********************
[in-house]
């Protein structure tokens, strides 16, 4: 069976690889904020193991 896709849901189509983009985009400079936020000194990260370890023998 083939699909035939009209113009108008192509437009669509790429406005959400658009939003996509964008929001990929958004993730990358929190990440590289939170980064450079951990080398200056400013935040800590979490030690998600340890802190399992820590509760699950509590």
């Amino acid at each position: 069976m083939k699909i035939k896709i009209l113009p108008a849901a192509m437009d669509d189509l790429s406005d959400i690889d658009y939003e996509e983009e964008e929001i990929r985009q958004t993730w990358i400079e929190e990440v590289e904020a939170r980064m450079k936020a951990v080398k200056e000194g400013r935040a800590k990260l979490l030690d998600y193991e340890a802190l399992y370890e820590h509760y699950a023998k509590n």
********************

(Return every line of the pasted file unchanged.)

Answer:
[in-house]
């Protein structure tokens, strides 16, 4: 069976690889904020193991 896709849901189509983009985009400079936020000194990260370890023998 083939699909035939009209113009108008192509437009669509790429406005959400658009939003996509964008929001990929958004993730990358929190990440590289939170980064450079951990080398200056400013935040800590979490030690998600340890802190399992820590509760699950509590």
């Amino acid at each position: 069976m083939k699909i035939k896709i009209l113009p108008a849901a192509m437009d669509d189509l790429s406005d959400i690889d658009y939003e996509e983009e964008e929001i990929r985009q958004t993730w990358i400079e929190e990440v590289e904020a939170r980064m450079k936020a951990v080398k200056e000194g400013r935040a800590k990260l979490l030690d998600y193991e340890a802190l399992y370890e820590h509760y699950a023998k509590n």